Tuesday marked the first day of the 55th session of the United Nations Commission on the Status of Women meeting. In addition to conversation about the annual and review themes, the question of women’s rights and roles following revolutions in the Middle East has been a key topic of conversation. UN Women hosts a panel today (February 25th) titled, “Breaking New Ground: Arab Women and the Path to Democracy.” Find out how to attend or watch the webcast online here.
The role women played in the revolution in Egypt has been documented by Al Jazeera, which recently published a piece titled “Women in the Revolution.” As protester and researcher Mona Seif recalls of her participation:
I have never felt as at peace and as safe as I did during those days in Tahrir. There was a sense of coexistence that overcame all of the problems that usually happen – whether religious or gender based.
Pre-January 25 whenever we would attend protests I would always be told by the men to go to the back to avoid getting injured and that used to anger me. But since January 25 people have begun to treat me as an equal. There was this unspoken admiration for one another in the square.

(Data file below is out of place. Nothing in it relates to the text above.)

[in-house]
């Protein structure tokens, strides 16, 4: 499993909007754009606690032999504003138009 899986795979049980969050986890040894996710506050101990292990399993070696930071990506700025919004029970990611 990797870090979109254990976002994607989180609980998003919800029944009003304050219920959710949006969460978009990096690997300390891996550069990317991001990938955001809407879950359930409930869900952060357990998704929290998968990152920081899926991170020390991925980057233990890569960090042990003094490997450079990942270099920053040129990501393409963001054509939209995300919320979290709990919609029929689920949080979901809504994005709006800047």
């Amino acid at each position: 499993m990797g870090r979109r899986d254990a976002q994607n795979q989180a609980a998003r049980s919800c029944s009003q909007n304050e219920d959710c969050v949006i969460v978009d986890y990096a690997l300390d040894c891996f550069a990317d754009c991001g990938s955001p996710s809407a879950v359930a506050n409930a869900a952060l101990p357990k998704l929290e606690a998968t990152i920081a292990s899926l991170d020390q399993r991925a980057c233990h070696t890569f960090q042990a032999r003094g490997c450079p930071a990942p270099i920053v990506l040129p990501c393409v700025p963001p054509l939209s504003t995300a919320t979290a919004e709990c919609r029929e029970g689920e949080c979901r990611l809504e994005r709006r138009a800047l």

Read the entire piece here.
In addition to the roles women played in revolution, Isobel Coleman, senior fellow at the Council on Foreign relations, argues that we must be attentive to women’s rights and roles in the transition periods in Egypt and Tunisia. How are women participating in the constitutional process? What role will women play in new government structures and regimes? She argues that role of religious institutions in the creation and adoption of new constitutions in Egypt and Tunisia will affect women’s rights and opportunities:
In Tunisia, several hundred women have already taken to the streets to voice their concern about what an Islamic revival, should it come, could mean for them. In Egypt, women’s rights activists immediately mounted a petition drive when the committee named to draft a new constitution included not a single woman (although many noted female Egyptian lawyers could easily serve on that committee).
In both countries, there is popular support for a broader establishment of sharia, or Islamic law, developed from the Koran and religious writings. Of course, there is no single sharia; interpretations vary throughout the Middle East and are subject to change. Morocco, for example, sets the legal age of female marriage at 18, based on its more progressive version of sharia, whereas in Saudi Arabia girls as young as 8 are married to much older men, based on its version. As new leaders in the region grapple with how to blend some version of sharia with some version of democracy, women’s rights will become a central element of the debate.
Read the entire piece here.